John Taylor Gatto, was a creative, a thinker, a visionary, and a whistle-blower who challenged us to examine our current academic paradigm. He passed away last week at the age of 82. His legacy and spirit live on in his works, including many books, articles, and speeches.
For this week’s class we read the thought-provoking essay titled, The Six-Lesson Schoolteacher. Although it was originally published in 1991, the themes he discusses are still concerning 27 years later. Why is that? In fact, it feels like things have only gotten worse. Additionally, why do his thoughts feel so controversial and how come so many people have a hard time discussing his points? JTG coats his lessons in sarcasm, yet they are no easier to swallow.
His writings hit me deeply for a number of reasons, mostly related to feelings of helplessness and hopefulness, and to move out of that space, I find it helpful to dig a little deeper. By starting to ask “why” things are the way they are, and sitting with the questions, I may be able to help move toward a solution.
Below is an intriguing, animated video where John Taylor Gatto dives deeper into the Six Purposes of Modern Schooling, which ultimately result in teachers teaching the “Six Lessons” we read about for our class.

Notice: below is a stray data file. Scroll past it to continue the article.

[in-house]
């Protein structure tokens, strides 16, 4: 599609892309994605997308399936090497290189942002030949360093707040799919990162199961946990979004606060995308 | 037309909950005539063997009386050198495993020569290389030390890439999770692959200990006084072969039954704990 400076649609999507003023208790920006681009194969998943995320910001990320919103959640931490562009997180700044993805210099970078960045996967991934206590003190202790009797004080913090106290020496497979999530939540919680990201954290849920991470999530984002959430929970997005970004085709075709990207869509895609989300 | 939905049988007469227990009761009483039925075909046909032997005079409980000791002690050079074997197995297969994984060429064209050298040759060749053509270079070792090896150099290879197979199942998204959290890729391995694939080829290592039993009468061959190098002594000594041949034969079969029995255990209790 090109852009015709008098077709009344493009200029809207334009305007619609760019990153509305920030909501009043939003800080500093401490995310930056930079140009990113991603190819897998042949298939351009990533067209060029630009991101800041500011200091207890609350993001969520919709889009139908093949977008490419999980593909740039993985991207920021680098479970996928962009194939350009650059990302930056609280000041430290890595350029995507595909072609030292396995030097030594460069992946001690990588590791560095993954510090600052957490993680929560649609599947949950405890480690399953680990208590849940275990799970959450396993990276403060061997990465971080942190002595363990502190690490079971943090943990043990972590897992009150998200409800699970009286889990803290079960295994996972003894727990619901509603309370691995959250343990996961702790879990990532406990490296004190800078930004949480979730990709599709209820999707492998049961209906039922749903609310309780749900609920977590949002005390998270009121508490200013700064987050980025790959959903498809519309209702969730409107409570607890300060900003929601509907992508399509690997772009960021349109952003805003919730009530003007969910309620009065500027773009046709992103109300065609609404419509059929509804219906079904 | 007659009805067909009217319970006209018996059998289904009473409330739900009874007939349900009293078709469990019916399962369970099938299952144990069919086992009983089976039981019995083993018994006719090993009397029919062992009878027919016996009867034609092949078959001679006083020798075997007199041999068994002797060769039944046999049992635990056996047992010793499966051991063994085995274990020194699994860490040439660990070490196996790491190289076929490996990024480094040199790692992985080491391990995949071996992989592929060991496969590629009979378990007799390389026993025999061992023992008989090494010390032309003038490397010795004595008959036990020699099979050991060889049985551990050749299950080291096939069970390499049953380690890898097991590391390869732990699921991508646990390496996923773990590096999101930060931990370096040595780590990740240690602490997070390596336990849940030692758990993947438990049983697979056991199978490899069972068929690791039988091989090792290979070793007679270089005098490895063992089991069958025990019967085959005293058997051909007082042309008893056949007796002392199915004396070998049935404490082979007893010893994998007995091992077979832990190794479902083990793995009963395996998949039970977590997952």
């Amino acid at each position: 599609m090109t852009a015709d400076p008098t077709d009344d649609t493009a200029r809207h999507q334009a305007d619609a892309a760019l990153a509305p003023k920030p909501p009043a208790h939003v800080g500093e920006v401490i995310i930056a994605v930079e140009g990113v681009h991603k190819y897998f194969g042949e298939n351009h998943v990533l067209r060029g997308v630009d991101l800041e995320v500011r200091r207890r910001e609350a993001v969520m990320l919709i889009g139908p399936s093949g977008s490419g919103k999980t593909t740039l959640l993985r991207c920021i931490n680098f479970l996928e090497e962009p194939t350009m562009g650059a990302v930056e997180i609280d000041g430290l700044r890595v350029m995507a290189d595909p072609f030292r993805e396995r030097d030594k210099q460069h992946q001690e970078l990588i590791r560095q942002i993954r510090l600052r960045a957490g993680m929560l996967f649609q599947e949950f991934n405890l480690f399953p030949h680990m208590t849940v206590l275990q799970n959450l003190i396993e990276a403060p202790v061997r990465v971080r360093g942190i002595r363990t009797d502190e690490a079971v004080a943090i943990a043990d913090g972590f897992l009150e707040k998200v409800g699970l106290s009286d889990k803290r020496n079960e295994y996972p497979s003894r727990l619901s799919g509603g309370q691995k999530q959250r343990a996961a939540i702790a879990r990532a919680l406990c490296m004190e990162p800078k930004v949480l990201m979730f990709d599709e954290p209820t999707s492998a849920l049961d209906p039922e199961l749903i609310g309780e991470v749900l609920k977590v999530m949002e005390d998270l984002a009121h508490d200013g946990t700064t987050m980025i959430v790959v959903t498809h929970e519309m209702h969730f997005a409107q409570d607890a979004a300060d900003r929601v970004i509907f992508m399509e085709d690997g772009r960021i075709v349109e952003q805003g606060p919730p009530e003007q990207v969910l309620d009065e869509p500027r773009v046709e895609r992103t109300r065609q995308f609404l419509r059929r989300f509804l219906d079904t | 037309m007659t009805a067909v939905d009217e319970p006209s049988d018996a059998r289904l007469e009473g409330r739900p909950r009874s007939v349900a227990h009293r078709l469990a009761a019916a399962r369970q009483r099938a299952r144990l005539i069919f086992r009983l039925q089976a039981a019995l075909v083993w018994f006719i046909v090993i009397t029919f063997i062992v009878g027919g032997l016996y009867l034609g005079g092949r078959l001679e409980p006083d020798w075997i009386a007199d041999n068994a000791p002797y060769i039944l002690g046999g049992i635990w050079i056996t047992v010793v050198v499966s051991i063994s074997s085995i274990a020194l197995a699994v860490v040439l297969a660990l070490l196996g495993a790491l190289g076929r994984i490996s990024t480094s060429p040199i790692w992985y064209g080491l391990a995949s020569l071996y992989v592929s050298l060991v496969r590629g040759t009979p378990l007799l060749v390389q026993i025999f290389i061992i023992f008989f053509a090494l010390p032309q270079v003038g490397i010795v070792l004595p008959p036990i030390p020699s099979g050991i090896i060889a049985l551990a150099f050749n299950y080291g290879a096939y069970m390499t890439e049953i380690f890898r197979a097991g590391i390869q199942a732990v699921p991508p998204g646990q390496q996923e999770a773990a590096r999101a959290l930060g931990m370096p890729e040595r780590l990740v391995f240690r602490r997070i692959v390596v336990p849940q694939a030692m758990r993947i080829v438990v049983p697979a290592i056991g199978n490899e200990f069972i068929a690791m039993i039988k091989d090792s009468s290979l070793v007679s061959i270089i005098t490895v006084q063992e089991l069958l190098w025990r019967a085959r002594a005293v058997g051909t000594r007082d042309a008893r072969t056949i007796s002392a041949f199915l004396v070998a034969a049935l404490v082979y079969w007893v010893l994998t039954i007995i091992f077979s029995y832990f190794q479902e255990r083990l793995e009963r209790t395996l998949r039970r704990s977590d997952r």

What about you? What questions are you sitting with after reading the article and/or watching the video?
More on JTG’s life and his work can be found on his website.
The Moonshot Thinking video that we watched for class is all about casting away fears and doubts and focusing on possibility. In other words, it’s about getting away from the ‘yes buts’ and instead asking ‘why not?’ and ‘how can we?’ When we do that, we can accomplish great things.
Do our school vision and mission statements reflect this sense of possibility? In her blog post yesterday, May asked how we get beyond the buzzwords and educational jargon when we create these statements. I’m curious how we also make these statements drivers of possibility that energize school communities to move forward in needed directions. Thoughts?
Last night sparked some great conversation around a school’s mission & vision statement and their relevance to moving the work forward. I personally loved hearing Kristina MacBury talk about beginning each year with revisiting the mission & vision to see if they still align with the beliefs and values of the school. It led me to wonder though, how do we create mission and vision statements that are meaningful, worthy of the day-to-day work, without OVER-utilizing the current buzzwords in education? Perhaps, is it okay that words such as “life-long learner”, “21st century learners”, …etc are alive in many of our mission and vision statements? Might it be a balancing act? Jeffco11, I’d love to hear your thoughts!